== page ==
Ukraine and the U.S. - Now What?
In the March, 2022 issue, we talked about our conflict resolution classes and the definition of war – being the ultimate non-engagement in a conflict resolution process –such as negotiation (mediation has already proved difficult – if not impossible). In the meantime, as press reports show, Ukrainian military and civilians alike have stymied the Russian assault. As this issue goes to press, the Russians are accused of horrendous abuses of the so-called Law of War. Scenes from Bucha and other places offer visual proof that the Russians are not intent on just pulling out or withdrawing their forces – they want to add punishment – to Ukrainian civilians. If there is such a thing as the Laws of War, their violation is clear.
Now, there is a clamor from all over the world – except that part of the world, limited as it might be - that listens and watches Russian media, that the current Western response including that of the U.S. is too slow.
History has shown that where the United States is concerned, we can be counted on to prevent or at least respond where there is aggression and a “free” nation is threatened by a neighbor. . At least this is theoretically true.
In 1950, the U.S, was barely finished with their extensive role in World War II yet, when North Korea invaded the South, the United Nations was there – and so was the United States and many other nations. Action then in the United States was “binding” as opposed to the recent condemnation of Russia. Granted, there was no threat from a bully that nuclear or chemical weapons might be used, but the peace-loving world stood up and fought the aggression at substantial cost in treasure and blood.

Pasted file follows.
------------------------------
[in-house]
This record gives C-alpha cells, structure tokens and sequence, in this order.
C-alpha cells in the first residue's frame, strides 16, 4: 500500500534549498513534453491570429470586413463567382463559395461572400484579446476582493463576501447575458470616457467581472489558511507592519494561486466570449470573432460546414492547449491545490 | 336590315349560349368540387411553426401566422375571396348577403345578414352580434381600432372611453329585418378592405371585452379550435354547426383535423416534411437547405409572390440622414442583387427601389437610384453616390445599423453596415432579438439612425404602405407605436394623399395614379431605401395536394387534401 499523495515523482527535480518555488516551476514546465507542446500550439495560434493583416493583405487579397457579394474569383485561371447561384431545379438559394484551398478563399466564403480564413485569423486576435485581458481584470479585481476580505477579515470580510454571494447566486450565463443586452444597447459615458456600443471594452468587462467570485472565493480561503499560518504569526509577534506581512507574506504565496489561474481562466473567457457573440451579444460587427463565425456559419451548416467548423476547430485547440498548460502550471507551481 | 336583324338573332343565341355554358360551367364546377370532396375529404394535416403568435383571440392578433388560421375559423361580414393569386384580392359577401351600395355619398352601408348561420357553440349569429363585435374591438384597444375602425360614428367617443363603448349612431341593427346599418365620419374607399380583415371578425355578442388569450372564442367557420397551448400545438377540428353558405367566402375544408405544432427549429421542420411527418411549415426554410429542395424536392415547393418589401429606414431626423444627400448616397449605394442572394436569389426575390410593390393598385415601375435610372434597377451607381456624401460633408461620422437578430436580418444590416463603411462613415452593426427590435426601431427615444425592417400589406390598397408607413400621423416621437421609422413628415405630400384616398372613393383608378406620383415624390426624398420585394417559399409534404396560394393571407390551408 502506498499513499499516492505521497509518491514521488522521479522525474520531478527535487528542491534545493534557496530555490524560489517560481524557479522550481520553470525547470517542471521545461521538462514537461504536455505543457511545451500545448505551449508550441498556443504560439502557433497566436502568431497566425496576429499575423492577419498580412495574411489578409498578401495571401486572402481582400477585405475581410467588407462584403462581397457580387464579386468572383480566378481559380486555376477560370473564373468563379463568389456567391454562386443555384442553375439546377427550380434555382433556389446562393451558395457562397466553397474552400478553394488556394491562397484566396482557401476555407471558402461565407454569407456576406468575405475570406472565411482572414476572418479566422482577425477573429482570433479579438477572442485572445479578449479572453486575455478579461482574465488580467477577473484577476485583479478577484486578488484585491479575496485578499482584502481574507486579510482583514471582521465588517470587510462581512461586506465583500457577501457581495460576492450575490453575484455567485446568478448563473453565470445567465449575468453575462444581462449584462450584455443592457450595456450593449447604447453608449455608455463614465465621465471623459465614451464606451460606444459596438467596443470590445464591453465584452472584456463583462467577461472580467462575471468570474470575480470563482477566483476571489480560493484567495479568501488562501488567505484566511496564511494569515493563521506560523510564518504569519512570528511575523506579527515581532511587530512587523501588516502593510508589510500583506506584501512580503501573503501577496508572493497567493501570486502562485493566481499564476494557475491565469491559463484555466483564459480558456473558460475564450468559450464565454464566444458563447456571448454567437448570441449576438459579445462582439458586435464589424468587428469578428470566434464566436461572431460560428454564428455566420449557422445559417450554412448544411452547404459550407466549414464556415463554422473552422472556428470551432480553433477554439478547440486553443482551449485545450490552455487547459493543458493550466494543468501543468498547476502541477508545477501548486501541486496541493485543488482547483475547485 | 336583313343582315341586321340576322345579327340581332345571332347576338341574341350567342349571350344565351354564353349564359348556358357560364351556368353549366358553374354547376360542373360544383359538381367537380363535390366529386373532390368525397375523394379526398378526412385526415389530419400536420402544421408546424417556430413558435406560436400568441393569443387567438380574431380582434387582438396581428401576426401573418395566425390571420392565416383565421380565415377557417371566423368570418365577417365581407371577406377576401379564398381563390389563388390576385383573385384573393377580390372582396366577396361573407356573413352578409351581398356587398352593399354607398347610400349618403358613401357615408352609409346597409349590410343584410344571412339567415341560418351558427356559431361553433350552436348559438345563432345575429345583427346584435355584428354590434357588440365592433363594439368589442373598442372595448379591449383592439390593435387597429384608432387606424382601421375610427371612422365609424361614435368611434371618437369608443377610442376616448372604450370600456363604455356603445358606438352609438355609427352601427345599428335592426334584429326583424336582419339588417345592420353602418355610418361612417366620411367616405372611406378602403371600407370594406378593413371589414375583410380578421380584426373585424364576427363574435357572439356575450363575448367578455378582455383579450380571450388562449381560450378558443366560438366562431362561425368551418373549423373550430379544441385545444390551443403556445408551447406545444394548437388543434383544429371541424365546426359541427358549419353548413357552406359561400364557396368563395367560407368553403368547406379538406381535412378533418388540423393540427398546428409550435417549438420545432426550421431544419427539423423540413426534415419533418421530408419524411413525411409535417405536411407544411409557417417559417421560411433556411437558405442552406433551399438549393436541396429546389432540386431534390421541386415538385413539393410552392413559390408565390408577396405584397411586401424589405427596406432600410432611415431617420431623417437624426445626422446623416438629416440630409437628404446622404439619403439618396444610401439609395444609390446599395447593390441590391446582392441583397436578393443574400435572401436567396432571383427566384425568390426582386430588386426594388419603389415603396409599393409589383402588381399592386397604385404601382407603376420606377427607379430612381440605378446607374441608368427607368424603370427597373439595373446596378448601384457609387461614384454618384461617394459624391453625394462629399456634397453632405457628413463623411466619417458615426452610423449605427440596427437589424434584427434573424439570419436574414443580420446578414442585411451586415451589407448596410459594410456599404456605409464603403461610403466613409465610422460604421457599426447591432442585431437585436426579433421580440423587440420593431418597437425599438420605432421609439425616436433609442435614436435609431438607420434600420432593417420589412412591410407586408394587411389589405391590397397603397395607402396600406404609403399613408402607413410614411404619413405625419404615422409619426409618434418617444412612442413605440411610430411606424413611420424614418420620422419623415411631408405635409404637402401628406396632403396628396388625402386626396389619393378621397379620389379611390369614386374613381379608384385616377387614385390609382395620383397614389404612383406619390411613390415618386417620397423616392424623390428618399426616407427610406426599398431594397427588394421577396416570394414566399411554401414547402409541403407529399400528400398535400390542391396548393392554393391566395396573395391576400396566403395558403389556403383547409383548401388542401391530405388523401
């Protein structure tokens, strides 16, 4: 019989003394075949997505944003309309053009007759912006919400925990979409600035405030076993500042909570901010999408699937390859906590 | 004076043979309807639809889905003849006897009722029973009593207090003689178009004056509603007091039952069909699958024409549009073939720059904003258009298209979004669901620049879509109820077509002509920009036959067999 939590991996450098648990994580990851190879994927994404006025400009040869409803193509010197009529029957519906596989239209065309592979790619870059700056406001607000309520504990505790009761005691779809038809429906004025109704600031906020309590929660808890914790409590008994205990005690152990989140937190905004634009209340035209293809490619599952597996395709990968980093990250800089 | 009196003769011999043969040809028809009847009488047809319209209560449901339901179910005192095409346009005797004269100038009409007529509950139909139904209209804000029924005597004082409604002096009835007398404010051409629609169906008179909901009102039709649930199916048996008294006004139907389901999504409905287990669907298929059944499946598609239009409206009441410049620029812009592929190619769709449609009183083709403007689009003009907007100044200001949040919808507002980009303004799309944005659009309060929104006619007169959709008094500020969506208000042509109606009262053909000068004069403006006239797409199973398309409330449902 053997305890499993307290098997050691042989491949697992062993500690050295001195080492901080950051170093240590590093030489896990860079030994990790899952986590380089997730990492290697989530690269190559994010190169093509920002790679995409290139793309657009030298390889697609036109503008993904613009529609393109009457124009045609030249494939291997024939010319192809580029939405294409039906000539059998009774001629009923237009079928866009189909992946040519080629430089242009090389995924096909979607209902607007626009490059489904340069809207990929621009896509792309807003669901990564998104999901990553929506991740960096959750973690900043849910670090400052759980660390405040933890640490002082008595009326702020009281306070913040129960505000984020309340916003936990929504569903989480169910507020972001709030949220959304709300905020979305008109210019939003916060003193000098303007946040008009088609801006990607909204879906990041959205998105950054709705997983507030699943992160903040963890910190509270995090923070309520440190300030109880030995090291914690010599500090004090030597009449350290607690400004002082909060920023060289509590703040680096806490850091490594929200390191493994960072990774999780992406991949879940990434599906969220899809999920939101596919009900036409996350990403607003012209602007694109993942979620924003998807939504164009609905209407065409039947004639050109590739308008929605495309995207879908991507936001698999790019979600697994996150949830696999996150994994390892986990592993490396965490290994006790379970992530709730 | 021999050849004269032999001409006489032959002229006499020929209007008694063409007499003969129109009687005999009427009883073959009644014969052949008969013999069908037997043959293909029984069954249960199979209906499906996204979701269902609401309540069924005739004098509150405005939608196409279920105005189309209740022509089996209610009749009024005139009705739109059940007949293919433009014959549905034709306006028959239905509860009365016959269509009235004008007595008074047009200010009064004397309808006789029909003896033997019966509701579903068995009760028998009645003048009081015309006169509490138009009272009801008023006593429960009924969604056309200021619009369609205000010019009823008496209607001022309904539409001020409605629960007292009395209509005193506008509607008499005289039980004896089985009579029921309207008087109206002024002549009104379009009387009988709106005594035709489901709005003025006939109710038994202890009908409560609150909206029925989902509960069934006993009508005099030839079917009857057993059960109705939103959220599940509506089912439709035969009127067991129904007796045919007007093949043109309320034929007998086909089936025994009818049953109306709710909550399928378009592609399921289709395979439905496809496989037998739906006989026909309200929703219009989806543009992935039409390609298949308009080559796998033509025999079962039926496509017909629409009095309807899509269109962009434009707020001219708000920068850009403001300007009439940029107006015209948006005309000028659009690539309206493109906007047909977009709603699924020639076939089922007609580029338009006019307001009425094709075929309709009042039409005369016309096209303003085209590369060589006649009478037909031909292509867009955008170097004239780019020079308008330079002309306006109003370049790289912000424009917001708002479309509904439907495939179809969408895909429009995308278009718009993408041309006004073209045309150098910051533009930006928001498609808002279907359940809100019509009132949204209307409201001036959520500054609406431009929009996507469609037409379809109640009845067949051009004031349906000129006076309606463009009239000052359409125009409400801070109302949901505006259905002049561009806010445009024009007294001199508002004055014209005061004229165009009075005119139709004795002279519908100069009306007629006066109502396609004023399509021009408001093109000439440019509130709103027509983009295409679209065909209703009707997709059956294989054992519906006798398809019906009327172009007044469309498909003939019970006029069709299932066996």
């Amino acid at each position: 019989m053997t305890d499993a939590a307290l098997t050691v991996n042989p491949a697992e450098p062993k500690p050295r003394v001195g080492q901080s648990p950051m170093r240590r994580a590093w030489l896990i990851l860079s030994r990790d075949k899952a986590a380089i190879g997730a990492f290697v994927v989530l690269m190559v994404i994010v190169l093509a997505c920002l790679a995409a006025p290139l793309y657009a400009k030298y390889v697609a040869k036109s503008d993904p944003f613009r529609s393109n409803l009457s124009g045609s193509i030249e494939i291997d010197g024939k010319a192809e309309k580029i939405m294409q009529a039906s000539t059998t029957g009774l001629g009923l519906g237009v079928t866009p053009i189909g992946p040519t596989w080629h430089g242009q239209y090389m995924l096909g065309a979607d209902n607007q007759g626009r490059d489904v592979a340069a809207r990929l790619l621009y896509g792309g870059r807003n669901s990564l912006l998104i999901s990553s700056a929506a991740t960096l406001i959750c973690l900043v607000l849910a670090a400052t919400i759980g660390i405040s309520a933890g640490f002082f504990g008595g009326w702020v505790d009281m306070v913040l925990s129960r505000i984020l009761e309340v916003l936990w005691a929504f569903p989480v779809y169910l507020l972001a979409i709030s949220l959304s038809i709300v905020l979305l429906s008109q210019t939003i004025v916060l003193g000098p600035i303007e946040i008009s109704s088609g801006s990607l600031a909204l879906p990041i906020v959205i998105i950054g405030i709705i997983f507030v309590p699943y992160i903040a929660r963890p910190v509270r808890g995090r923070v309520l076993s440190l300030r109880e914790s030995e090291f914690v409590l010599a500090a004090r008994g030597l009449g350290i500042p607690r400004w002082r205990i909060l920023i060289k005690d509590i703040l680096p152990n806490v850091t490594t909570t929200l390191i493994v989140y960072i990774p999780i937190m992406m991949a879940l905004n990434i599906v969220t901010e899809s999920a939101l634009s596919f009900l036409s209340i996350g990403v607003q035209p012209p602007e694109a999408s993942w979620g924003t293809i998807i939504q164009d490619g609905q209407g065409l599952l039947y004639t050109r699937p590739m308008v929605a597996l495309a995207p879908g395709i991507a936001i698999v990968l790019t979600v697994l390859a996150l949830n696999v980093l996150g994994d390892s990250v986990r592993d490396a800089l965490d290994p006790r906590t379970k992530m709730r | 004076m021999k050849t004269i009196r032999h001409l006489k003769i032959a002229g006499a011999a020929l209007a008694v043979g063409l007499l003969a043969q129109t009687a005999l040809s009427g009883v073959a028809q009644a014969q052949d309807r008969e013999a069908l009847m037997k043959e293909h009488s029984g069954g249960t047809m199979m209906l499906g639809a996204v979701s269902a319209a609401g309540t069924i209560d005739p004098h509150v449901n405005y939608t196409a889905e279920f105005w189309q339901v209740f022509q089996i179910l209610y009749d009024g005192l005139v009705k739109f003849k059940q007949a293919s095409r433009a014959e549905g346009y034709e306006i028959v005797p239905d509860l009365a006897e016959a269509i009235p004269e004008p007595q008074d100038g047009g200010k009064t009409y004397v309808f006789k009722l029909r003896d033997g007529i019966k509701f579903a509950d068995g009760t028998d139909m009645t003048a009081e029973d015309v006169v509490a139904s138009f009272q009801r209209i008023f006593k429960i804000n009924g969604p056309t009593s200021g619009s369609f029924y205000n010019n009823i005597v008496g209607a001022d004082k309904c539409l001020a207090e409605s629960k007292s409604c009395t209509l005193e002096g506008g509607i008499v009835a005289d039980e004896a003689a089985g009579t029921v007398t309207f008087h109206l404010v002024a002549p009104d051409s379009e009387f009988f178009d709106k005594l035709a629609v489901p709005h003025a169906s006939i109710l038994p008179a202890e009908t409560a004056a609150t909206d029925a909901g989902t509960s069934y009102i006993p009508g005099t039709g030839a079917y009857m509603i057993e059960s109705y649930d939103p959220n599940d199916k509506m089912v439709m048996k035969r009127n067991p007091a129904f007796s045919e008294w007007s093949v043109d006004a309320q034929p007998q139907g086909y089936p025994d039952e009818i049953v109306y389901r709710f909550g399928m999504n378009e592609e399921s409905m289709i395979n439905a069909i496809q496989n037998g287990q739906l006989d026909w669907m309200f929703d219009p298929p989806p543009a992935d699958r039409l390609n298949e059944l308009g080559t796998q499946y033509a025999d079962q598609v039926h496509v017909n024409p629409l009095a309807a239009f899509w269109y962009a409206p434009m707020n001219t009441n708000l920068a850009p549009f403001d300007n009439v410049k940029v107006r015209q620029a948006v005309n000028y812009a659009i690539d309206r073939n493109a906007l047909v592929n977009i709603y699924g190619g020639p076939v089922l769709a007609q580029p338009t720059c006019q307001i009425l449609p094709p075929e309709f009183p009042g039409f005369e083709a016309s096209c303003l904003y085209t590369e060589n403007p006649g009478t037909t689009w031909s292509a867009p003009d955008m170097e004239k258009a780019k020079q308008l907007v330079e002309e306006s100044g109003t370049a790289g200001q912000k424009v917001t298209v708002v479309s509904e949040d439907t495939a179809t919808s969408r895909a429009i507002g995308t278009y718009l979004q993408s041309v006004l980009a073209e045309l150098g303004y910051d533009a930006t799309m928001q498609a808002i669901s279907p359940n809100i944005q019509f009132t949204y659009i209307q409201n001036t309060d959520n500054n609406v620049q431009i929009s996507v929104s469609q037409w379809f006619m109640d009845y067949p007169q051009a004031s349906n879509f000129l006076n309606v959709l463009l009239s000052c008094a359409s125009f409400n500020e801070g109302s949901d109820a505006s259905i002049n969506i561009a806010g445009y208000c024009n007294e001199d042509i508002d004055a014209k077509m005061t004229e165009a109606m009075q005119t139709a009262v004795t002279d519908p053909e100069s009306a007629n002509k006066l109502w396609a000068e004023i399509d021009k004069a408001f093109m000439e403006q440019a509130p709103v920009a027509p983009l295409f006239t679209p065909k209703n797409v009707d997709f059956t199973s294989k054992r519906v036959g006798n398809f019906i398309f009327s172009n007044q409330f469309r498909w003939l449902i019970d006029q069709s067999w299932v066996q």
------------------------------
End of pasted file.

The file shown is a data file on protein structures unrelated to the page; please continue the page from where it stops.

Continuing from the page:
Any individual who has ever been bullied knows that the bullying will not stop until the bully feels some cost in pain, embarrassment or castigation for his conduct. Isn’t it time now for the free world to stop the bully? The Ukrainians have valiantly begun the stopping process (at horrendous cost which increases every day). Stopping a bully always carries risk; but history has shown many times that bullying will never end if the bully is not stopped – or at least hurt – in ways beyond financial penalties.
It is time for the U.S. and the rest of the world to show the bully, we (in the free world) cannot always give-in. If handled correctly – basically with a clear win on the battlefield (and we all hope it never goes beyond Ukraine) but a win is the only way the slaughter in Ukraine will stop– and it goes where it goes. The U.S. and NATO are a force to be reckoned with, (and what about Japan, Australia and all those nations that agree with the west against Russian aggression). While the supply of weaponry is also critical, this huge and powerful force will mean little until it flexes its military muscle.
Little Israel has shown several times that bullying by a much larger foe means a swift and penalizing response. By the way, I cannot fathom how Israel, with its own peoples’ history, could seemingly equivocate on the issues presented when Russia invaded its neighbor.
While some Israeli organizations are in or near Ukraine and are helping – the government in Jerusalem is trying to walk a difficult tightrope. This is true because (a) Israel needs Russia not to interfere with the Israeli Air Force going after shipments through Syria from Iran to Hezbollah, (b) there is a long Jewish history with Russia, and (c) are still many Jews in Russia.
HOW MANY PEOPLE HAVE TO DIE BEFORE WE IN THE U.S. AND THE WEST OFFER SOME REAL PROTECTION – SUCH AS AIR COVER AND OFFENSIVE WEAPONS!
“War is an ugly thing, but not the ugliest of things: the decayed and downgraded state of moral and patriotic feeling which thinks that nothing is worth a war, is much worse.”
-- John Stuart Mill
THE APRIL, 2022 MURPHY-ISM FOR THESE TIMES
Between the Invasion of Ukraine in February and now (perhaps 2 months) , the world seems different and maybe more dangerous. A cornered scorpion will strike – even if means its own death. So, we offer an ironic smile:
“if it can wrong militarily, the Russians have already proved it will, while the Ukrainians prove so far – maybe it can go right even if the cost is dear.”